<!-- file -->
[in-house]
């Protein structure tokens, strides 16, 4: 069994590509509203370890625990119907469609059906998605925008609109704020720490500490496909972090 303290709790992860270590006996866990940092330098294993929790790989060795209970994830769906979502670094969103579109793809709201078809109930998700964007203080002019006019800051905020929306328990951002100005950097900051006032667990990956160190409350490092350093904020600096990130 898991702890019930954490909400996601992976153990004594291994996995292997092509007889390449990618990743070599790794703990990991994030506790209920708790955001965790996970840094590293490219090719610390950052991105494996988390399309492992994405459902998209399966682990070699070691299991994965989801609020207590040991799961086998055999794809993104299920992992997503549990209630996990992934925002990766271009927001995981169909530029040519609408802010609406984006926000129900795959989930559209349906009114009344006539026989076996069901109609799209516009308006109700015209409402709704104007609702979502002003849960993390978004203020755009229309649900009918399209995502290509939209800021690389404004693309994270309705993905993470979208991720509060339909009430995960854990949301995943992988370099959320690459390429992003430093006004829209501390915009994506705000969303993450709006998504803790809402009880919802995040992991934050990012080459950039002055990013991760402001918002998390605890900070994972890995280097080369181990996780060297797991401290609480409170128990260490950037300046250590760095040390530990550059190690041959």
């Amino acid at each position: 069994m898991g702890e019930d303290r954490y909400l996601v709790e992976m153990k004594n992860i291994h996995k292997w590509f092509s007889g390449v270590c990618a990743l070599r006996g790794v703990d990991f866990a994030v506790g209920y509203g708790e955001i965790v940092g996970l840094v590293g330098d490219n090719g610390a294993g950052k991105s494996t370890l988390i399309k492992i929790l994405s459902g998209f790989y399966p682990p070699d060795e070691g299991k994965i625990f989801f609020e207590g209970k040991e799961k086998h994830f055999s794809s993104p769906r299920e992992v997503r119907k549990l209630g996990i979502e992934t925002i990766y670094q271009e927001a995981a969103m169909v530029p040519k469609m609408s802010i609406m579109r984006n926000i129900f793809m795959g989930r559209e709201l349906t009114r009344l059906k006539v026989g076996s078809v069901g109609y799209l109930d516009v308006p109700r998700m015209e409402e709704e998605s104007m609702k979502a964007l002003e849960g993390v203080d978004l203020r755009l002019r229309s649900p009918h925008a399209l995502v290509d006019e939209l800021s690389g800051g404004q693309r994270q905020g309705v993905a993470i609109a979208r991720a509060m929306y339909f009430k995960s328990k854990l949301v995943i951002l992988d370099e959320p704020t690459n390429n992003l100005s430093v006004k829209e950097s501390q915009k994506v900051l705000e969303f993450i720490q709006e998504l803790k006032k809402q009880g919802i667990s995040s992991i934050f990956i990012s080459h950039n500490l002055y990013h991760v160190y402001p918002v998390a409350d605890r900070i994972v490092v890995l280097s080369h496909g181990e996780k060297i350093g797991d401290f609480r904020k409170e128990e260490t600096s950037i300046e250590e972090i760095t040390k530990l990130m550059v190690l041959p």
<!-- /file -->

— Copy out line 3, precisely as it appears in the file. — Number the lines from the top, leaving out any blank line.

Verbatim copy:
């Amino acid at each position: 069994m898991g702890e019930d303290r954490y909400l996601v709790e992976m153990k004594n992860i291994h996995k292997w590509f092509s007889g390449v270590c990618a990743l070599r006996g790794v703990d990991f866990a994030v506790g209920y509203g708790e955001i965790v940092g996970l840094v590293g330098d490219n090719g610390a294993g950052k991105s494996t370890l988390i399309k492992i929790l994405s459902g998209f790989y399966p682990p070699d060795e070691g299991k994965i625990f989801f609020e207590g209970k040991e799961k086998h994830f055999s794809s993104p769906r299920e992992v997503r119907k549990l209630g996990i979502e992934t925002i990766y670094q271009e927001a995981a969103m169909v530029p040519k469609m609408s802010i609406m579109r984006n926000i129900f793809m795959g989930r559209e709201l349906t009114r009344l059906k006539v026989g076996s078809v069901g109609y799209l109930d516009v308006p109700r998700m015209e409402e709704e998605s104007m609702k979502a964007l002003e849960g993390v203080d978004l203020r755009l002019r229309s649900p009918h925008a399209l995502v290509d006019e939209l800021s690389g800051g404004q693309r994270q905020g309705v993905a993470i609109a979208r991720a509060m929306y339909f009430k995960s328990k854990l949301v995943i951002l992988d370099e959320p704020t690459n390429n992003l100005s430093v006004k829209e950097s501390q915009k994506v900051l705000e969303f993450i720490q709006e998504l803790k006032k809402q009880g919802i667990s995040s992991i934050f990956i990012s080459h950039n500490l002055y990013h991760v160190y402001p918002v998390a409350d605890r900070i994972v490092v890995l280097s080369h496909g181990e996780k060297i350093g797991d401290f609480r904020k409170e128990e260490t600096s950037i300046e250590e972090i760095t040390k530990l990130m550059v190690l041959p």